The Tax Cuts and Jobs Act (TCJA) resulted in many changes to tax law. These changes will directly impact property owners. Four specific examples include:
- Standard deduction. The TCJA increased the standard deduction from $6,500 to $12,000 for individuals and $13,000 to $24,000 for married couples who file a joint tax return. This is notable when it comes to property tax breaks as the property tax break is only available for those who file an itemized deduction. The change made by the TCJA will likely encourage people to file based on a standardized deduction as opposed to an itemized deduction. If successful, the increase in the standardized deduction could make the property tax deduction a non-issue.
- Local tax deduction limits. The law also limits the deduction available for local and state tax payments. In the past, those who itemized tax deductions could deduct all state and local income, sales and property tax. Now, this deduction is limited to $5,000 for single filers and $10,000 for married.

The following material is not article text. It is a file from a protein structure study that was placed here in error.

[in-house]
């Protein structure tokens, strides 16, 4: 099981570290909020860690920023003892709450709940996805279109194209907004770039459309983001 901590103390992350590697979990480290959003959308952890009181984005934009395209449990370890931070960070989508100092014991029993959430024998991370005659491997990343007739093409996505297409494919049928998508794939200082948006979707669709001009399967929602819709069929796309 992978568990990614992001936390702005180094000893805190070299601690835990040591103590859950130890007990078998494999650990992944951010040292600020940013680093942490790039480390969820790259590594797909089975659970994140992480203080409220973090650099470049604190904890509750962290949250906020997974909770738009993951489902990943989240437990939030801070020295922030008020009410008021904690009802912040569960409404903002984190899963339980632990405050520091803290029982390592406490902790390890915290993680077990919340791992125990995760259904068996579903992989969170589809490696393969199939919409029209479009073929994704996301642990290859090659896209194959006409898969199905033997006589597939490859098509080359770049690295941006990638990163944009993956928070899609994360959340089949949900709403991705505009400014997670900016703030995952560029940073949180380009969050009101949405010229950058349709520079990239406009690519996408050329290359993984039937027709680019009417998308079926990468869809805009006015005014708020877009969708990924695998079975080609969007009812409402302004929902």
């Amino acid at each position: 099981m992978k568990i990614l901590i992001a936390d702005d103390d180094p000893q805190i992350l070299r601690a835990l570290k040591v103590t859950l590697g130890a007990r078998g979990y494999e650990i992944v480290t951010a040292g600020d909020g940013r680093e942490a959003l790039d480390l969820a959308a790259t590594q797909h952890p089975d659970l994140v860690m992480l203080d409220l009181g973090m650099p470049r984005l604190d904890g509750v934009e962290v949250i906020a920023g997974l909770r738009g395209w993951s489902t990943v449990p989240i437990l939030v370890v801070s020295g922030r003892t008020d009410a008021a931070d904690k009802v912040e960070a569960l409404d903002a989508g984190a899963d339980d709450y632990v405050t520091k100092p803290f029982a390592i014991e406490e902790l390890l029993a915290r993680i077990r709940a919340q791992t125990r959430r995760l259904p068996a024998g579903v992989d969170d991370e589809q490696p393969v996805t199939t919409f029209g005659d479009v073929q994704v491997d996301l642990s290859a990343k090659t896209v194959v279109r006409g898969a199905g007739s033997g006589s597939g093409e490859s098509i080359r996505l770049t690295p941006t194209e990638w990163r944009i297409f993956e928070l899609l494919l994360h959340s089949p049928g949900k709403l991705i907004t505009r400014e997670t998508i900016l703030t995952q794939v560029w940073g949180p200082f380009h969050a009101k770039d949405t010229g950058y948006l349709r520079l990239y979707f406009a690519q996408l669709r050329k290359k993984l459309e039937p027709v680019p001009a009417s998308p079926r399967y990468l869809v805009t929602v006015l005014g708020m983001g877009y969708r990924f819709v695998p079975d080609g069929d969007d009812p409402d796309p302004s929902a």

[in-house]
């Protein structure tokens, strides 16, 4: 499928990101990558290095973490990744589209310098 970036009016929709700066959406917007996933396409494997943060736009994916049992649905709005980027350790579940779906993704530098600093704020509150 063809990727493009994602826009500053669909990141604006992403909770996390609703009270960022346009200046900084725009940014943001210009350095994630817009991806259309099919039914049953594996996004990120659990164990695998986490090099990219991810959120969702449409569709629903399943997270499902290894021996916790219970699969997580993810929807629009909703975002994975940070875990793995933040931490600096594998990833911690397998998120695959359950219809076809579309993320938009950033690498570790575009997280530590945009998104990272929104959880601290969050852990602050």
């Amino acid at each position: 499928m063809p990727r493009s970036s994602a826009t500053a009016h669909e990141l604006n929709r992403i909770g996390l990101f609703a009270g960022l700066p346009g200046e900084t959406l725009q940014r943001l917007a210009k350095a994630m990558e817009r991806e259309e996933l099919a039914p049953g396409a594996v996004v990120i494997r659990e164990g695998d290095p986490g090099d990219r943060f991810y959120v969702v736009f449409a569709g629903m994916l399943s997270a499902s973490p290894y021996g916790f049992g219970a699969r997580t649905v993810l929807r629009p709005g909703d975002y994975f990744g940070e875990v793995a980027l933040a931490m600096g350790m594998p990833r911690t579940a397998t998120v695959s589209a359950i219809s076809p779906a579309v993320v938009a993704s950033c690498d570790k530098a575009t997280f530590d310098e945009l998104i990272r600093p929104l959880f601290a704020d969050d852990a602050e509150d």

- Casualty losses no longer an option. The TCJA also removed the deduction for casualty losses. This deduction allowed homeowners that suffered an economic loss from their property due to unexpected damage from a sudden event to deduct these losses. Events that generally qualified included fires and tornadoes.
- Limitations on re-fi deductions. In the past, home owners could refinance their property and use the funds to cover the cost of other expenses, like a college education. This is no longer an option. The TCJA specifically removes this option, only allowing the deduction for loans used to improve or build a home.
A failure to properly follow these new tax laws could lead to a dispute with the Internal Revenue Service (IRS) over your tax obligations. Those who find themselves with such a dispute do not need to navigate the issue alone. An attorney with experience dealing with the IRS can help.